A 14-minute broadcast by CBC TV last year may have $250,000 tacked on to its production costs if libel lawyer Peter Butler gets his way. That is the amount that Butler is seeking for his client, British Columbia Deputy Attorney-General Richard Vogel, who was alleged to have interfered in three cases to help friends or associates. The three-week-long libel trial that ended last week in the B.C. Supreme Court was the longest in the province’s history, and an award above $15,000 would set a new record for libel damages in British Columbia. During the trial, the CBC acknowledged that it could not prove its contention that Vogel had interfered in the case of Mickey Moran, a Kootenays lawyer who pleaded guilty to a charge of impaired driving and was given an absolute discharge. Thundered Butler in his summation: “The only issue in this case is how much.”
At times it seemed that Butler himself was acting on Courtroom 52’s 26inch color TV, a set used by Justice William Esson to watch clips of reporter Chris Bird’s remarks about Vogel. Voice rising, Butler declared that Bird had staged an interview with his main source, Bruce Donald, so that the former chief prosecutor in Vancouver would not be suspected of being the “deep throat” providing information on Vogel. Bird had used concealed micro-
phones and phoney scripts to bluff people into talking, Butler charged. These are techniques that sometimes have to be used by zealous investigative reporters—“unlikable ferrets,” Butler called them —but he added that Bird had gone too far when, realizing that Vogel was about to sue, he burned his notes. It was unethical, deplorable and reprehensible conduct, he said, and Bird’s conduct besmirched the reputation of all decent, hard-working reporters. “He is a disgrace to the journalism profession,” he said as Bird, a 40-year-old British immigrant who has been with the CBC for three years, sat alone in the gallery, looking on.
Besides the Moran case, Bird reported
that Vogel had told police he would block any attempt to call former B.C. chief justice John Farris as a witness in the trial of prostitute Wendy King. The broadcast, aired locally on March 6, 1980, and repeated in part one day later on The National, also accused Vogel of interfering in the drinking-driving case of Andrew Rigg, the son of a man described as his friend. Doug Whitworth, who appeared for the CBC, argued that the allegations had been proven in the Rigg and Farris cases, thus forming a credible basis for fair comment. Bird honestly believed that Vogel had interfered in the cases mentioned, Whitworth said, and his opinion—voiced without malice—formed a valid defence to the libel charge.
The trial closed with an odd twist. Butler tried to get one of the defendants, anchorman Bill Good, dropped from the case, but the defence lawyer actually asked that the libel charge not be dismissed. “He’s guilty of little more than the insensitivity of a gramophone needle,” Butler said, referring to Good’s role of reading the introduction to Bird’s story. Whitworth has good reason for wanting the newsreader retained: an English precedent has established that punitive damages be assessed on the share of responsibility borne by the least-involved defendant.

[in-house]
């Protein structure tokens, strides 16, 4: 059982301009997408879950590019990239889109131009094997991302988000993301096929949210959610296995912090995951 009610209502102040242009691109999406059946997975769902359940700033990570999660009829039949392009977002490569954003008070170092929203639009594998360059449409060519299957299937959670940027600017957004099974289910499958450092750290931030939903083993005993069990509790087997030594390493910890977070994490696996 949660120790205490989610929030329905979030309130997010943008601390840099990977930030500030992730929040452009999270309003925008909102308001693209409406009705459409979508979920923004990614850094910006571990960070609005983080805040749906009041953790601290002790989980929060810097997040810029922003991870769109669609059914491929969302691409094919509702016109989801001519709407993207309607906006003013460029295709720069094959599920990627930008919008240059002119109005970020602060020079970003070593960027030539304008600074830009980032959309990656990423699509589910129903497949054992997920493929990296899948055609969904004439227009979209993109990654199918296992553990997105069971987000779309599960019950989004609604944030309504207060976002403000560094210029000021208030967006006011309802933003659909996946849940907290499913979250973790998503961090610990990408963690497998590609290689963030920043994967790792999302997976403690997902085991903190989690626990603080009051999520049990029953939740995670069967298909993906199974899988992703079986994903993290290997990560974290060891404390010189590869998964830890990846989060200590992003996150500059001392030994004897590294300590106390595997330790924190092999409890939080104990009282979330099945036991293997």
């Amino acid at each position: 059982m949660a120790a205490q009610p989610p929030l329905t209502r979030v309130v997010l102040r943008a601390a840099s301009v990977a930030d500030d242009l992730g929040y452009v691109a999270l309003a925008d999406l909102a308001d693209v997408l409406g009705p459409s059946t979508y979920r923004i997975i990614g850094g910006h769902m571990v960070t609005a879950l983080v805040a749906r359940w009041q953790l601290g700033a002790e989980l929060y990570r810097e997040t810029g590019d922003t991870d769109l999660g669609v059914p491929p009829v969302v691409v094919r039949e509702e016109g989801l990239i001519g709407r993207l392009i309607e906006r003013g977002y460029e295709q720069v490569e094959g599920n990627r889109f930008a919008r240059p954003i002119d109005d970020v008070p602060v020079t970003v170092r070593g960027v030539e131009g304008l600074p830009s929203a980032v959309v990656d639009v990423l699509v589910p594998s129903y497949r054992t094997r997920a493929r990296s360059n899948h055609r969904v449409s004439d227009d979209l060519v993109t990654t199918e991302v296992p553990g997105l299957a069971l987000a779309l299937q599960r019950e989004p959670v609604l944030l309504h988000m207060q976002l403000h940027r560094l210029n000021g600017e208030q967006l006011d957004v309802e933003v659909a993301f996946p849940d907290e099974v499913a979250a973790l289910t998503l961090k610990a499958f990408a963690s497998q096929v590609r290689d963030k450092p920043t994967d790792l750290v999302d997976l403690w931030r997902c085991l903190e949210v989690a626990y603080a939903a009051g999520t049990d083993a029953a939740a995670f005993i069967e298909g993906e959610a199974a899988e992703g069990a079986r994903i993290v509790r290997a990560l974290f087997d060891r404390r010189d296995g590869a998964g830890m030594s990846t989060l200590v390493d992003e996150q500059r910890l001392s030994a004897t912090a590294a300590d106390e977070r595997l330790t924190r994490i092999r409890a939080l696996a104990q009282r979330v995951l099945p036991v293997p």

Butler is getting used to seeing himself at the centre of highly publicized trials. Earlier this year, another of his clients, Premier Bill Bennett, won $10,000 in damages from Opposition member David Stupich, who had alleged that Bennett had been drunk in public. He also obtained an apology from Wendy King for her allegation that former B.C. Supreme Court judge Davie Fulton had been one of her customers. At times, though, in the CBC trial, Butler’s flamboyance was too much for the judge. After Butler had suggested that CBC regional director Len Lauk was incompetent, Judge Esson admonished him, saying that the fate Butler was suggesting for Lauk (resignation) had nothing to do with the case.
At the same time, Whitworth countered Butler’s demand that libel awards be substantially increased. He warned that a heavy financial penalty would profoundly affect news coverage, the concept of free speech and free criticism in Canada. Only large, rich organizations would dare risk libel suits in future, he said. Judge Esson has that to think about, as well as the amount of damages and the issue of whether Good should continue as a defendant. His decision is expected in four to eight weeks, but the case has had one effect on a news organization already. At the CBC, says Lauk, news stories now “are being checked more closely.”
The story you want is part of the Maclean’s Archives. To access it, log in here or sign up for your free 30-day trial.
Experience anything and everything Maclean's has ever published — over 3,500 issues and 150,000 articles, images and advertisements — since 1905. Browse on your own, or explore our curated collections and timely recommendations.WATCH THIS VIDEO for highlights of everything the Maclean's Archives has to offer.